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I am trying to create a histogram of the letters (a,b,c,etc..) on a specified web page. I plan to make the histogram itself using a hash. However, I am having a bit of a problem actually getting the HTML.

My current code:


require 'net/http'
require 'open-uri'

# This will be the hash used to store the
# histogram.
histogram = Hash.new(0)

def open(url)

page_content = open('_insert_webpage_here')

page_content.each do |i|
    puts i

This does a good job of getting the HTML. However, it gets it all. For www.stackoverflow.com it gives me:

<body><h1>Object Moved</h1>This document may be found <a HREF="http://stackoverflow.com/">here</a></body>

Pretending that it was the right page, I don't want the html tags. I'm just trying to get Object Moved and This document may be found here.

Is there any reasonably easy way to do this?

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I should have added without nokogiri. I am running it from my school's server which doesn't have it installed for me to use. –  Linell May 2 '12 at 21:37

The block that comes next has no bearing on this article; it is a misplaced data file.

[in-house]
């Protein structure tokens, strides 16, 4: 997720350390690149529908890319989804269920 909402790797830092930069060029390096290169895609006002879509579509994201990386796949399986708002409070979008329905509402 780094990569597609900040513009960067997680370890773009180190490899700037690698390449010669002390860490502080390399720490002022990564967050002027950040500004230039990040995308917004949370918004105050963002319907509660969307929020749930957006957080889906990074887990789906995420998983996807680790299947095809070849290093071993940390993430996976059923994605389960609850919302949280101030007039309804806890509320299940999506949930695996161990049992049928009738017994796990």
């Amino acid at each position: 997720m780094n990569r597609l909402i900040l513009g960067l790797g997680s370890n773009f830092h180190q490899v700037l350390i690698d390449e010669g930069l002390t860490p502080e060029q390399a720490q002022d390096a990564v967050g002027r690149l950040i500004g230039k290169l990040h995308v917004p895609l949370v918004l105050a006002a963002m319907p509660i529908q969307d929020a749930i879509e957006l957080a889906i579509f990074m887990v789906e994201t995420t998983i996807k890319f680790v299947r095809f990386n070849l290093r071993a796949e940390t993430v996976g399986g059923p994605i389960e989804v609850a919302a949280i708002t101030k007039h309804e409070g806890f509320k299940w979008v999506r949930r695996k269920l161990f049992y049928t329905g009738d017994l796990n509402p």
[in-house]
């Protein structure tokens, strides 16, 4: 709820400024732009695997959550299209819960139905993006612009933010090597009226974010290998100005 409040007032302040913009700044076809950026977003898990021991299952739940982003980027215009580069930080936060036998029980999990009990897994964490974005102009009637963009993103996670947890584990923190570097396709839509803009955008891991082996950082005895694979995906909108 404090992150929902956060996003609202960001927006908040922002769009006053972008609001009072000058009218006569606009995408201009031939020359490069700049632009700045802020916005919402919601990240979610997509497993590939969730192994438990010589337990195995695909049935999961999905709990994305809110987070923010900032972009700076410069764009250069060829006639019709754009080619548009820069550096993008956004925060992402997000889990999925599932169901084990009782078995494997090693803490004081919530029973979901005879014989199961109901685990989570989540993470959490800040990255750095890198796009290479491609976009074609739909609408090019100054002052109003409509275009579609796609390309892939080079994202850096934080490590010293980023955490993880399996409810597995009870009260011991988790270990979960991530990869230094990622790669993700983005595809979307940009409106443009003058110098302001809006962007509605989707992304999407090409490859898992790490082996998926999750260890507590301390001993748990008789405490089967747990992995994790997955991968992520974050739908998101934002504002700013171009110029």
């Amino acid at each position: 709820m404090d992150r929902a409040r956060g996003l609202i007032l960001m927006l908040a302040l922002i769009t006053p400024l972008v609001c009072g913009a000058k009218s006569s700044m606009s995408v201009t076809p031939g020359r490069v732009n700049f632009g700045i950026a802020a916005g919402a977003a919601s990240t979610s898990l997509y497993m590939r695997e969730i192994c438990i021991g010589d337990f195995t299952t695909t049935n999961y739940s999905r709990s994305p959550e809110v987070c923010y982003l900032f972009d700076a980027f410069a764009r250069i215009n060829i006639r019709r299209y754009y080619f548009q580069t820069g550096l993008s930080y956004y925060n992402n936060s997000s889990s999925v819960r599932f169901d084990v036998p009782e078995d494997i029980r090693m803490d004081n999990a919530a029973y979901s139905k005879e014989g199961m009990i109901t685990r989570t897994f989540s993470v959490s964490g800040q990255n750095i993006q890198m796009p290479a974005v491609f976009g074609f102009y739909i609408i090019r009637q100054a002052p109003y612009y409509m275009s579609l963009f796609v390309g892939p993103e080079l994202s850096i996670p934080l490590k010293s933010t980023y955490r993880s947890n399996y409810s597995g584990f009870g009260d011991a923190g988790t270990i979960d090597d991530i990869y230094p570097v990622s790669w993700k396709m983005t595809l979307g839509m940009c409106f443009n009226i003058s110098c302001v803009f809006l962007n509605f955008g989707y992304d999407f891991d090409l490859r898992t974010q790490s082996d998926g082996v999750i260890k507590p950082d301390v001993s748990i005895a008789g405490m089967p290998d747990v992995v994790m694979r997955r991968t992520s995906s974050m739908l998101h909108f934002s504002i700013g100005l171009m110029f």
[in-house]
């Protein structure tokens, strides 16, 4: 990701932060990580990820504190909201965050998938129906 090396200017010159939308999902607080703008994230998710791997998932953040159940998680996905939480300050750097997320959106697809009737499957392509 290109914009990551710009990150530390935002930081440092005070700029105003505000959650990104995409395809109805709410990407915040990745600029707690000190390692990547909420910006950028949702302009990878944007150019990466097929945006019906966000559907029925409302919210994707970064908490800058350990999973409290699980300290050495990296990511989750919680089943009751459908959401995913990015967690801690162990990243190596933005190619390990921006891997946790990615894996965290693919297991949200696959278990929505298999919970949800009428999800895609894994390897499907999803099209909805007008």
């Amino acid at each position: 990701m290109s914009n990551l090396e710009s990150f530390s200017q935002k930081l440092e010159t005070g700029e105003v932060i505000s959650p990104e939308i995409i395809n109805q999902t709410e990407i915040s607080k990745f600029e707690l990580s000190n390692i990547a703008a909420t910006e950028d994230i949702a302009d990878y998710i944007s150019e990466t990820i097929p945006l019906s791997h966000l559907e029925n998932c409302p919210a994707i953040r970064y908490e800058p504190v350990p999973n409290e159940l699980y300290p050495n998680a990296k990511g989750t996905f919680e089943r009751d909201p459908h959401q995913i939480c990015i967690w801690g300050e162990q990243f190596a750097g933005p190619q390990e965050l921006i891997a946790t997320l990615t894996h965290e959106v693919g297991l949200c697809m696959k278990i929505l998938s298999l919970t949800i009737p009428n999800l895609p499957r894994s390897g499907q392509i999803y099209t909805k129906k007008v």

3 Answers 3

up vote 2 down vote accepted

When you require 'open-uri', you don't need to redefine open with Net::HTTP.

require 'open-uri'

page_content = open('http://www.stackoverflow.com').read

histogram = {}
page_content.each_char do |c|
  histogram[c] ||= 0
  histogram[c] += 1

Note: this does not strip out <tags> within the HTML document, so <html><body>x!</body></html> will have { '<' => 4, 'h' => 2, 't' => 2, ... } instead of { 'x' => 1, '!' => 1 }. To remove the tags, you can use something like Nokogiri (which you said was not available), or some sort of regular expression (such as the one in Dru's answer).

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Thank you! I am very new to Ruby though, and I was wondering if you could explain what the ||= 0 part is doing? –  Linell May 2 '12 at 22:10
Say the first character is 'h' for hello. The ||= 0 part will check if histogram['h'] has been set, and if not, it will initialize it to 0. It is the same as executing histogram['h'] = histogram['h'] || 0. Initializing histogram = Hash.new(0) should work, but sometimes I have issues with it. –  Benjamin Manns May 2 '12 at 22:15
Ah, thank you for your help! –  Linell May 2 '12 at 22:19

See the section "Following Redirection" on the Net::HTTP Documentation here

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Stripping html tags without Nokogiri

puts page_content.gsub(/<\/?[^>]*>/, "")


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